Tags » On Fairy-Stories

Faērie and conversion through Wonder

When I was in first and second grade, I hated reading.  I found learning frustrating, and I struggled through the mundane morality tales I was given for homework.   1,039 more words

Are Audio Books Books?

Of course they are. Modern technology improves over records, tapes (even cassettes), and CDs. Bluetooth streaming frees the listener to move about and perhaps pursue other activities while listening. 418 more words


Escapism and the Need for Structure

Some years back, I implemented a new system for submissions. I never look at unsolicited manuscripts anymore; I simply get too many, even though no one (okay, few people) would confuse me for a publisher. 1,255 more words

Writing Tips

The Hobbit: The Battle of the Five Armies (dir. Peter Jackson, 2014)

In his essay, “On Fairy-Stories,” J.R.R. Tolkien seeks to elucidate the nature and purpose of fantasy writing. As he explains, the intent of fantasy literature is not to spin idle tales of fanciful places but, rather, to cast distinctive light upon the known world: “For creative Fantasy is founded upon the hard recognition that things are so in the world as it appears under the sun; on a recognition of fact, but not a slavery to it.” Thus the fantasy writer’s talent is in the employ of reason.  669 more words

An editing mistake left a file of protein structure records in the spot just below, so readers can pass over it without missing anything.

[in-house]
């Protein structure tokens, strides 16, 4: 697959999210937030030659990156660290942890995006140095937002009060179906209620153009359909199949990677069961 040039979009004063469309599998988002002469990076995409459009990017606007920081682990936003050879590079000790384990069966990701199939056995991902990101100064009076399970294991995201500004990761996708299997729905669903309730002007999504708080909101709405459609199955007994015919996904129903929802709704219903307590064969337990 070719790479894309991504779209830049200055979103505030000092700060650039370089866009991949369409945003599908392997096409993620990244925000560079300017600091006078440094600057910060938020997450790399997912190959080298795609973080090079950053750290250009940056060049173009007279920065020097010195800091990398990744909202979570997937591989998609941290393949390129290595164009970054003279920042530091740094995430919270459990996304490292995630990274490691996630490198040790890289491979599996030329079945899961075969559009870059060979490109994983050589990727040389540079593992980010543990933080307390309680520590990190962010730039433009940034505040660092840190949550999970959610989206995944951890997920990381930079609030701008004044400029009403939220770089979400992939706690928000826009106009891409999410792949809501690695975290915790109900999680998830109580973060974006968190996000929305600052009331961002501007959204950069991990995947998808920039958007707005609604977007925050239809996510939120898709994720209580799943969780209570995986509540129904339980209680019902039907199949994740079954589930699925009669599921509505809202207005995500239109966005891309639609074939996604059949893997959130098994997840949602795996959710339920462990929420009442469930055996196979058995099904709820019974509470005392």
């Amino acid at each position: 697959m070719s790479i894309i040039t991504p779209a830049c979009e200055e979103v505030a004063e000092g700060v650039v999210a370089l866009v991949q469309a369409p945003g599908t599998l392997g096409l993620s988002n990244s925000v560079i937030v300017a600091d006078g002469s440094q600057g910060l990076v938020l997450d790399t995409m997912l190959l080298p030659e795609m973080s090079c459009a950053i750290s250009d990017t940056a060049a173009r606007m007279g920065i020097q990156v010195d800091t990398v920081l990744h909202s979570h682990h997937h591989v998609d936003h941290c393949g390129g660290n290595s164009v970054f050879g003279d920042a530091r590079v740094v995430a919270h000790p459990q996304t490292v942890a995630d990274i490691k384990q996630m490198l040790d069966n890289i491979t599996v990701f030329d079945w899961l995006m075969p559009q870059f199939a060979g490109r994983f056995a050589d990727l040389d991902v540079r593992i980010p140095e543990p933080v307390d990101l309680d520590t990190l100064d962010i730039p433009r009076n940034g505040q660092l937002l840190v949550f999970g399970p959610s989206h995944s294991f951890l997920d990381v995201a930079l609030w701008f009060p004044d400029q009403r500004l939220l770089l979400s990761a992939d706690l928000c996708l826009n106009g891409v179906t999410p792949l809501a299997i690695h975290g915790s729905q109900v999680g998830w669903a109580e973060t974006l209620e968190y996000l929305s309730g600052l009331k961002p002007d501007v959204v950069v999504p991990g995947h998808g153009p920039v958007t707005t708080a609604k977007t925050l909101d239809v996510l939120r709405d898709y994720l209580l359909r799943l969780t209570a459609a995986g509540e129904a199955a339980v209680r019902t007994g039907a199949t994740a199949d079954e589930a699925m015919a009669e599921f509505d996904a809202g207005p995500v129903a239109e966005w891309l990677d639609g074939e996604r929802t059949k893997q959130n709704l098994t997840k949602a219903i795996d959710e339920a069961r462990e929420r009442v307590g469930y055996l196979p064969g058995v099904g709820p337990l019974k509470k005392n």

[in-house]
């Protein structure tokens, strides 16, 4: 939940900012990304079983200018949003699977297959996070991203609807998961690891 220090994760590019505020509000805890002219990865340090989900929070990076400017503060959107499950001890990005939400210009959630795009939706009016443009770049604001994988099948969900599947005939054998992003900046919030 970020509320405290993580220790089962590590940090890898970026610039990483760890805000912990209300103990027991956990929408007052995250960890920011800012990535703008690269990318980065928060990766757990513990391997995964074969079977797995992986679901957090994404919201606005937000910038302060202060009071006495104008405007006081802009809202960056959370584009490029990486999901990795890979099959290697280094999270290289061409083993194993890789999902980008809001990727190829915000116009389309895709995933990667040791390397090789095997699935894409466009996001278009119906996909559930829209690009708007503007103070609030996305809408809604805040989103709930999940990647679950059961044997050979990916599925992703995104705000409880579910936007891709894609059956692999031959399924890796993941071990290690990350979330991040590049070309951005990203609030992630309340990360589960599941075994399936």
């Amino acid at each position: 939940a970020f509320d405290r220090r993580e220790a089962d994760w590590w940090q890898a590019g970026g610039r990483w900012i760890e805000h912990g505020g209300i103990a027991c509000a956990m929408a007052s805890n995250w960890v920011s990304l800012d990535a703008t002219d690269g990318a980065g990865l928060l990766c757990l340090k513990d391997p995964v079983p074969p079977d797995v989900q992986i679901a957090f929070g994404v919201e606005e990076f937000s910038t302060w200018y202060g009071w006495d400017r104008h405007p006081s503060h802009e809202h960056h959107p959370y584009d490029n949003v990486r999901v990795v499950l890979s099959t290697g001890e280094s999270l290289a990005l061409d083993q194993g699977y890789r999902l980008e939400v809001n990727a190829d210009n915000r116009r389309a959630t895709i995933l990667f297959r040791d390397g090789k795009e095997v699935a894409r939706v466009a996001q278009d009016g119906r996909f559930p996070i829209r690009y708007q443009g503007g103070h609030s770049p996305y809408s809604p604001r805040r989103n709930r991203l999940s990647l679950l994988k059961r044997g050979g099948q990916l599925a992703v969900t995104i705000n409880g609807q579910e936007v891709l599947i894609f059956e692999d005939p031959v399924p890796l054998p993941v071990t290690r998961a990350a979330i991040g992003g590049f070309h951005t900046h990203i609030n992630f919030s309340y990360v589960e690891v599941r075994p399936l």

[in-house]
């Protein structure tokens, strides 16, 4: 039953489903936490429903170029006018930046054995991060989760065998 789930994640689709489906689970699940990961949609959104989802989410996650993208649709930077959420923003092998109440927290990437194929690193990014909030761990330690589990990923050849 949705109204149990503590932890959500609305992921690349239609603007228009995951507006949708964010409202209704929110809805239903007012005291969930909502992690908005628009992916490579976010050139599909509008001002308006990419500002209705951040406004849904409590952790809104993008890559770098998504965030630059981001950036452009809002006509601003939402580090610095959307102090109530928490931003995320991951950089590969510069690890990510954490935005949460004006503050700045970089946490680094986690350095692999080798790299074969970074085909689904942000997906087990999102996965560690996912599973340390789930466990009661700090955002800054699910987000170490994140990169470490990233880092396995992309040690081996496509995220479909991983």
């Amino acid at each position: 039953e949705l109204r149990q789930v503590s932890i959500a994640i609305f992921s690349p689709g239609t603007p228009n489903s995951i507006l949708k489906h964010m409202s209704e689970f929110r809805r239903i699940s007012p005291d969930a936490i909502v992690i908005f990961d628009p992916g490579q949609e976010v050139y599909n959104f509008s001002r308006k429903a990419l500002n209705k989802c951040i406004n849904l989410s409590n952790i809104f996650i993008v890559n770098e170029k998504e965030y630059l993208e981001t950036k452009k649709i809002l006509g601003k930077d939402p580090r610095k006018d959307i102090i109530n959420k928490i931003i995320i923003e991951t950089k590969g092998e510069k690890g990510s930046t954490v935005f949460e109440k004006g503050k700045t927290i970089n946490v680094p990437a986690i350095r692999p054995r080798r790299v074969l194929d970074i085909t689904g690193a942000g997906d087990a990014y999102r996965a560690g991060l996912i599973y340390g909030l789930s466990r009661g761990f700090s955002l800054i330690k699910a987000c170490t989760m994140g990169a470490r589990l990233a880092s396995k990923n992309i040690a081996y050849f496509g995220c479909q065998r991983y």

2014 Films

Stealing THE HOBBIT from the children (in which I state the crime)

(All images from The Art of The Hobbit by J.R.R. Tolkien, 2012)

Two winters ago I (along with millions of others) planted myself in a movie theater to watch the first installment of Peter Jackson’s… 999 more words


What Did Tolkien Think of Fantasy Fiction?

We all know J.R.R. Tolkien wrote fantasy fiction. He was the brilliant mind behind The Hobbit and The Lord of the Rings, a creator of intricate and enthralling new worlds, and one of the founding fathers of the genre. 1,198 more words


Perspectives on Fairy-Story: Tolkien, Lewis, MacDonald, Chesterton & Clark

“The realm of fairy-story is wide and deep and high and filled with many things: all manner of beasts and birds are found there; shoreless seas and stars uncounted; beauty that is an enchantment, and an ever-present peril; both joy and sorrow as sharp as swords.” 1,938 more words

J.R.R. Tolkien